It’s like getting to swap places with a citizen from that country. It gives people the chance to hop into these new people’s shoes and learn everything they can in the time they’re given about who it is to be French or Spanish or Turkish, etc. They can look back at this part of their life and think that this is just one of the many versions of the person they are today. They can say to themselves that they expanded their horizons of the world and all the people living in it.

Overall, every person should be given the gift of travel. Everyone should get out at least once to experience a brand new culture. In time overseas, you learn so many new things about other people, but especially about yourself.

You can find how much you enjoy learning about the ways others live and learning how to adapt to a new environment other than your own. Traveling is a life changing experience, and it teaches people how to appreciate everything they have and everything they could do to be a better person for not only themselves, but to benefit the rest of the world.

Cover Image Credit: Cambre Codington

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I Visited The "Shameless" Houses And Here's Why You Shouldn't

Glamorizing a less-than-ideal way to live.

After five hours of driving, hearing the GPS say "Turn right onto South Homan Avenue" was a blessing. My eyes peeled to the side of the road, viciously looking for what I have been driving so long for, when finally, I see it: the house from Shameless.

Shameless is a hit TV show produced by Showtime. It takes place in modern-day Southside, Chicago. The plot, while straying at times, largely revolves around the Gallagher family and their continual struggle with (extreme) poverty. While a majority of the show is filmed offsite in a studio in Los Angeles, many outside scenes are filmed in Southside and the houses of the Gallagher's and side-characters are very much based on real houses.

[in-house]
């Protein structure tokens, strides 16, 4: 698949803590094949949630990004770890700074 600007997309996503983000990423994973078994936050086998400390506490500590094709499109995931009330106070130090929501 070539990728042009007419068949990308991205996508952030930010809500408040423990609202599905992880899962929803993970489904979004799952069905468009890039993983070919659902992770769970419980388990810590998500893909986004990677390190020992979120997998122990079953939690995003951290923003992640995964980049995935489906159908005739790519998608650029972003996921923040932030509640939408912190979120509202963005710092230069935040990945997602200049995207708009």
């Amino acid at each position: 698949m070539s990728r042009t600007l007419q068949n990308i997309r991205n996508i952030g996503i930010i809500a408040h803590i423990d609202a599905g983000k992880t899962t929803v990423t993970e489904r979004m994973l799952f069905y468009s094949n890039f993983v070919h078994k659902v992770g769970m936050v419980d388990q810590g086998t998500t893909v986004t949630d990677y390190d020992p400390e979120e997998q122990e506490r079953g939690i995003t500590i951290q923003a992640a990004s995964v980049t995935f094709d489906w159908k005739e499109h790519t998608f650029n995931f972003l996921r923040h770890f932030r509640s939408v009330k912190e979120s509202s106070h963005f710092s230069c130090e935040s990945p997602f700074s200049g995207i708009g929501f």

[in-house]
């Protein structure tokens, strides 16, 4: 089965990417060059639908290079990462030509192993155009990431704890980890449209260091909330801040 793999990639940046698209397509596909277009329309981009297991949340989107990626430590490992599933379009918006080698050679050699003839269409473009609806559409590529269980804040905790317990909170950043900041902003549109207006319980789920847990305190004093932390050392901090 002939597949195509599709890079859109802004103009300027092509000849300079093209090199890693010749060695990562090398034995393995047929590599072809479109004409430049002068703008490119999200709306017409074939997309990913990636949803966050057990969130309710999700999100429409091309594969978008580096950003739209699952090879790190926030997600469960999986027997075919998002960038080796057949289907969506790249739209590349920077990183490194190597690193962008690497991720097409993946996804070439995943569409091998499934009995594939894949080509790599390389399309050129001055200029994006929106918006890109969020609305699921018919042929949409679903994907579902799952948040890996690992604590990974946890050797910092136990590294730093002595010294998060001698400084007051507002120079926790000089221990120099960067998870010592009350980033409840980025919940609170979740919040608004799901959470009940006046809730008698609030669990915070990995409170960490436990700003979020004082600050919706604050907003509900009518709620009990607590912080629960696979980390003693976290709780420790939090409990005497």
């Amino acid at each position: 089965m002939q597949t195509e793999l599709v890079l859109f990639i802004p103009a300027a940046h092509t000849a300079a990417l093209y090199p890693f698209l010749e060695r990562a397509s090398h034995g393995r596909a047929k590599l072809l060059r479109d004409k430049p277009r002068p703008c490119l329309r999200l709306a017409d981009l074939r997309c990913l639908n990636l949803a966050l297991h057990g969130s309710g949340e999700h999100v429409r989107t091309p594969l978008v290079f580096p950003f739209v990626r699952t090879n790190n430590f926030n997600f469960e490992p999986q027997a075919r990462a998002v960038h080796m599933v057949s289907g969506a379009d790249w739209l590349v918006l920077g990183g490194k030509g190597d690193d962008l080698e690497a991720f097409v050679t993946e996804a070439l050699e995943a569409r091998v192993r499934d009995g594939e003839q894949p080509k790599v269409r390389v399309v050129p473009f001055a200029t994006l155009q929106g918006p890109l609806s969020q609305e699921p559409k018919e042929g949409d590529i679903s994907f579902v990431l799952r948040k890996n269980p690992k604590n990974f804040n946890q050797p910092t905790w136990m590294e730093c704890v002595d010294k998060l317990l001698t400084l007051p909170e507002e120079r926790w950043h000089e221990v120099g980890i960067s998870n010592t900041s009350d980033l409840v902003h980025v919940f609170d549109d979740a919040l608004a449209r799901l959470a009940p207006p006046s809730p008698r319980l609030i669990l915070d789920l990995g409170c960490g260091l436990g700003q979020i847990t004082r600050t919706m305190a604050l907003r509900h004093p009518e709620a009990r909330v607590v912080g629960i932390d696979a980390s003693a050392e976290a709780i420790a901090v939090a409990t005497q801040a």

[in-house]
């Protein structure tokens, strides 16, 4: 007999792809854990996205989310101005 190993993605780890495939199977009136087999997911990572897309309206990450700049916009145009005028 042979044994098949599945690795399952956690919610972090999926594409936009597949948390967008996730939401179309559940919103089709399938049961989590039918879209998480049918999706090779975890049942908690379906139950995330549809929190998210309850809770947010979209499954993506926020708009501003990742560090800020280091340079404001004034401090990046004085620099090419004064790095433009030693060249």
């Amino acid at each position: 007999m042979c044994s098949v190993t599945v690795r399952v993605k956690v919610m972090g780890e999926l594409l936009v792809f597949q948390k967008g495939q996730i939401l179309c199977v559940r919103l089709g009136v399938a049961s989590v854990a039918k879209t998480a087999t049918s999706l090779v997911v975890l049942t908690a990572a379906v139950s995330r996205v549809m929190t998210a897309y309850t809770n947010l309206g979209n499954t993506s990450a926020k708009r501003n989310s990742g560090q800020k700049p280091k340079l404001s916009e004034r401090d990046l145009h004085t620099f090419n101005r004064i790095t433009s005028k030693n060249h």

We walked down the street, stopped in front of the two houses, took pictures and admired seeing the house in real life. It was a surreal experience and I felt out-of-place like I didn't belong there. As we prepared to leave (and see other spots from the show), a man came strolling down on his bicycle and asked how we were doing.

"Great! How are you?"

It fell silent as the man stopped in front of the Gallagher house, opened the gate, parked his bike and entered his home. We left a donation on his front porch, got back to the car and took off.

As we took the drive to downtown Chicago, something didn't sit right with me. While it was exciting to have this experience, I began to feel a sense of guilt or wrongdoing. After discussing it with my friends, I came to a sudden realization: No one should visit the "Gallagher" house.

The plot largely revolves the Gallagher family and their continual struggle with (extreme) poverty. It represents what Southside is like for so many residents. While TV shows always dramatize reality, I realized coming to this house was an exploitation of their conditions. It's entertaining to see Frank's shenanigans on TV, the emotional roller coasters characters endure and the outlandish things they have to do to survive. I didn't come here to help better their conditions, immerse myself in what their reality is or even for the donation I left: I came here for my entertainment.

Southside, Chicago is notoriously dangerous. The thefts, murders and other crimes committed on the show are not a far-fetched fantasy for many of the residents, it's a brutal reality. It's a scary way to live. Besides the Milkovich home, all the houses typically seen by tourists are occupied by homeowners. It's not a corporation or a small museum -- it's their actual property. I don't know how many visitors these homes get per day, week, month or year. Still, these homeowners have to see frequent visitors at any hour of the day, interfering with their lives. In my view, coming to their homes and taking pictures of them is a silent way of glamorizing the cycle of poverty. It's a silent way of saying we find joy in their almost unlivable conditions.